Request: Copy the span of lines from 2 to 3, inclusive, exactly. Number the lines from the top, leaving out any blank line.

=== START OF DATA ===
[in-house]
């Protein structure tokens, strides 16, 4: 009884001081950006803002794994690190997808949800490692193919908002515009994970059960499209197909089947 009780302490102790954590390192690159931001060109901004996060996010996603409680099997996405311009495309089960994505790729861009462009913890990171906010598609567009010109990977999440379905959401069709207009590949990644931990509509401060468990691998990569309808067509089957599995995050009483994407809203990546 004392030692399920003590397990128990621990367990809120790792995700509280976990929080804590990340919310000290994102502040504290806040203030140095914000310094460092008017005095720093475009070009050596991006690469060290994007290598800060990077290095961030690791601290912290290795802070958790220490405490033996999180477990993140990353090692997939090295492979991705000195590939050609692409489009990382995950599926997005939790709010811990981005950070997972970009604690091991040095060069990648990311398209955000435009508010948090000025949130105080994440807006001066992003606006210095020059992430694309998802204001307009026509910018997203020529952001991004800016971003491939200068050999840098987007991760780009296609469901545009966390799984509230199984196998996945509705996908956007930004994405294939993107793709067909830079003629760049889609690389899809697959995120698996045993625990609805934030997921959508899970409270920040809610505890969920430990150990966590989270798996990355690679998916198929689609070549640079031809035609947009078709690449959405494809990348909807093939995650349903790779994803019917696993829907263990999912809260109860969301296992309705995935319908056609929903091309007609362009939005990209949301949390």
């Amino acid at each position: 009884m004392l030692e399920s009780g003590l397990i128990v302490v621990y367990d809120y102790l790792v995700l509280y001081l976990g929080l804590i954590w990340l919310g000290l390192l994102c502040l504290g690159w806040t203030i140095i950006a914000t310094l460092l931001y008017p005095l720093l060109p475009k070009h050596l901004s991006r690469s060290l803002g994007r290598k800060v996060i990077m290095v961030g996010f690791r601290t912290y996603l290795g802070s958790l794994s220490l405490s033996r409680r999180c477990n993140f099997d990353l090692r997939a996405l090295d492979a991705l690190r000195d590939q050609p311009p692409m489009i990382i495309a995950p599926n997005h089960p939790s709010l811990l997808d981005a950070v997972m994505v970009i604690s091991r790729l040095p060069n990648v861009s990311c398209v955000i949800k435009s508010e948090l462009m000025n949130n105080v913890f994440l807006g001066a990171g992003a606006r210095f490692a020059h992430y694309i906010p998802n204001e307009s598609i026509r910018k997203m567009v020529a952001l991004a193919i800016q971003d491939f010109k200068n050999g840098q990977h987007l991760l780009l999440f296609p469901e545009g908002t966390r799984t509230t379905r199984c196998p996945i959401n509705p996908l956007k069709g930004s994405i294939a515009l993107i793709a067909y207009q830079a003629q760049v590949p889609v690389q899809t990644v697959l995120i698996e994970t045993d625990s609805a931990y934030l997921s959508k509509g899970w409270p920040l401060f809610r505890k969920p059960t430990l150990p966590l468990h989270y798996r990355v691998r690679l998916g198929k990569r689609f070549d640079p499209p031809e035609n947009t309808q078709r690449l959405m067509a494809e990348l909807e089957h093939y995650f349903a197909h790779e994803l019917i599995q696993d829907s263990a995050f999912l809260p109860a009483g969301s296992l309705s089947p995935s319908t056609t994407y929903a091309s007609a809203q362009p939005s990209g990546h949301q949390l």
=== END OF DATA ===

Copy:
């Protein structure tokens, strides 16, 4: 009884001081950006803002794994690190997808949800490692193919908002515009994970059960499209197909089947 009780302490102790954590390192690159931001060109901004996060996010996603409680099997996405311009495309089960994505790729861009462009913890990171906010598609567009010109990977999440379905959401069709207009590949990644931990509509401060468990691998990569309808067509089957599995995050009483994407809203990546 004392030692399920003590397990128990621990367990809120790792995700509280976990929080804590990340919310000290994102502040504290806040203030140095914000310094460092008017005095720093475009070009050596991006690469060290994007290598800060990077290095961030690791601290912290290795802070958790220490405490033996999180477990993140990353090692997939090295492979991705000195590939050609692409489009990382995950599926997005939790709010811990981005950070997972970009604690091991040095060069990648990311398209955000435009508010948090000025949130105080994440807006001066992003606006210095020059992430694309998802204001307009026509910018997203020529952001991004800016971003491939200068050999840098987007991760780009296609469901545009966390799984509230199984196998996945509705996908956007930004994405294939993107793709067909830079003629760049889609690389899809697959995120698996045993625990609805934030997921959508899970409270920040809610505890969920430990150990966590989270798996990355690679998916198929689609070549640079031809035609947009078709690449959405494809990348909807093939995650349903790779994803019917696993829907263990999912809260109860969301296992309705995935319908056609929903091309007609362009939005990209949301949390």
């Amino acid at each position: 009884m004392l030692e399920s009780g003590l397990i128990v302490v621990y367990d809120y102790l790792v995700l509280y001081l976990g929080l804590i954590w990340l919310g000290l390192l994102c502040l504290g690159w806040t203030i140095i950006a914000t310094l460092l931001y008017p005095l720093l060109p475009k070009h050596l901004s991006r690469s060290l803002g994007r290598k800060v996060i990077m290095v961030g996010f690791r601290t912290y996603l290795g802070s958790l794994s220490l405490s033996r409680r999180c477990n993140f099997d990353l090692r997939a996405l090295d492979a991705l690190r000195d590939q050609p311009p692409m489009i990382i495309a995950p599926n997005h089960p939790s709010l811990l997808d981005a950070v997972m994505v970009i604690s091991r790729l040095p060069n990648v861009s990311c398209v955000i949800k435009s508010e948090l462009m000025n949130n105080v913890f994440l807006g001066a990171g992003a606006r210095f490692a020059h992430y694309i906010p998802n204001e307009s598609i026509r910018k997203m567009v020529a952001l991004a193919i800016q971003d491939f010109k200068n050999g840098q990977h987007l991760l780009l999440f296609p469901e545009g908002t966390r799984t509230t379905r199984c196998p996945i959401n509705p996908l956007k069709g930004s994405i294939a515009l993107i793709a067909y207009q830079a003629q760049v590949p889609v690389q899809t990644v697959l995120i698996e994970t045993d625990s609805a931990y934030l997921s959508k509509g899970w409270p920040l401060f809610r505890k969920p059960t430990l150990p966590l468990h989270y798996r990355v691998r690679l998916g198929k990569r689609f070549d640079p499209p031809e035609n947009t309808q078709r690449l959405m067509a494809e990348l909807e089957h093939y995650f349903a197909h790779e994803l019917i599995q696993d829907s263990a995050f999912l809260p109860a009483g969301s296992l309705s089947p995935s319908t056609t994407y929903a091309s007609a809203q362009p939005s990209g990546h949301q949390l």